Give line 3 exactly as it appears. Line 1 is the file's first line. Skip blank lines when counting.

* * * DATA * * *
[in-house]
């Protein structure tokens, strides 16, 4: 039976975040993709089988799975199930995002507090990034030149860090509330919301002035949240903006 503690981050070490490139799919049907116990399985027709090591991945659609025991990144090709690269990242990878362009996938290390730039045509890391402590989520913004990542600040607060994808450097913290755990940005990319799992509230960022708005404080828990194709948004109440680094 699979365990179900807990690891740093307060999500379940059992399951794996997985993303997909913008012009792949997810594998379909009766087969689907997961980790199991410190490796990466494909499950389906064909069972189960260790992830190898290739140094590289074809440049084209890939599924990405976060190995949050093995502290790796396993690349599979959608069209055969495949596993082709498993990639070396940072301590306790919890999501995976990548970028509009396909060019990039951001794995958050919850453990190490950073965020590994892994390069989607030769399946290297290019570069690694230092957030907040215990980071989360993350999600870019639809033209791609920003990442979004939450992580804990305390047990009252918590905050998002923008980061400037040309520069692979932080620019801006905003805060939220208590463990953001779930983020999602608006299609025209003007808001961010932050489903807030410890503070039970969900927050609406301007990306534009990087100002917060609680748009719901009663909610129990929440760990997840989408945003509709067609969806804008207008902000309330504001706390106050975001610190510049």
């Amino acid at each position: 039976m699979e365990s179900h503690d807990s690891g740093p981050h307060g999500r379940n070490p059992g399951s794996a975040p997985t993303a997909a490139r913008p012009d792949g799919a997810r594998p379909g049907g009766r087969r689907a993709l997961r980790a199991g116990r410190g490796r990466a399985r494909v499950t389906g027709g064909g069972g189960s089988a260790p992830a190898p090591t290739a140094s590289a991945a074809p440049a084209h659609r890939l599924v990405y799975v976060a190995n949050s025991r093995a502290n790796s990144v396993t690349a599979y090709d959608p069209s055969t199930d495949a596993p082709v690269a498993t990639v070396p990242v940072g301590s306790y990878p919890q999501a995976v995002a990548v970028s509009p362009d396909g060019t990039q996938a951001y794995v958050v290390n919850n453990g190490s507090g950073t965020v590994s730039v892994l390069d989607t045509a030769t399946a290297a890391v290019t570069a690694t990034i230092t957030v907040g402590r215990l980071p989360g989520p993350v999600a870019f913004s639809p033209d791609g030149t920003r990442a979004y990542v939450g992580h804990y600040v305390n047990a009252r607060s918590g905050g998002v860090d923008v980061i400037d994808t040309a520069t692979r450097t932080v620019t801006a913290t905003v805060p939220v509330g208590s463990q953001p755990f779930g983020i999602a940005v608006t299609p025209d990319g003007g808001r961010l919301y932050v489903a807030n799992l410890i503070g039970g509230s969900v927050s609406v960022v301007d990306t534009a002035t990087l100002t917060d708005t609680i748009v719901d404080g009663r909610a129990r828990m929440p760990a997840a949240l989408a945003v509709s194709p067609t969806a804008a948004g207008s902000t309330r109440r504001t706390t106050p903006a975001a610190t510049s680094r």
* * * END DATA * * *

């Amino acid at each position: 039976m699979e365990s179900h503690d807990s690891g740093p981050h307060g999500r379940n070490p059992g399951s794996a975040p997985t993303a997909a490139r913008p012009d792949g799919a997810r594998p379909g049907g009766r087969r689907a993709l997961r980790a199991g116990r410190g490796r990466a399985r494909v499950t389906g027709g064909g069972g189960s089988a260790p992830a190898p090591t290739a140094s590289a991945a074809p440049a084209h659609r890939l599924v990405y799975v976060a190995n949050s025991r093995a502290n790796s990144v396993t690349a599979y090709d959608p069209s055969t199930d495949a596993p082709v690269a498993t990639v070396p990242v940072g301590s306790y990878p919890q999501a995976v995002a990548v970028s509009p362009d396909g060019t990039q996938a951001y794995v958050v290390n919850n453990g190490s507090g950073t965020v590994s730039v892994l390069d989607t045509a030769t399946a290297a890391v290019t570069a690694t990034i230092t957030v907040g402590r215990l980071p989360g989520p993350v999600a870019f913004s639809p033209d791609g030149t920003r990442a979004y990542v939450g992580h804990y600040v305390n047990a009252r607060s918590g905050g998002v860090d923008v980061i400037d994808t040309a520069t692979r450097t932080v620019t801006a913290t905003v805060p939220v509330g208590s463990q953001p755990f779930g983020i999602a940005v608006t299609p025209d990319g003007g808001r961010l919301y932050v489903a807030n799992l410890i503070g039970g509230s969900v927050s609406v960022v301007d990306t534009a002035t990087l100002t917060d708005t609680i748009v719901d404080g009663r909610a129990r828990m929440p760990a997840a949240l989408a945003v509709s194709p067609t969806a804008a948004g207008s902000t309330r109440r504001t706390t106050p903006a975001a610190t510049s680094r």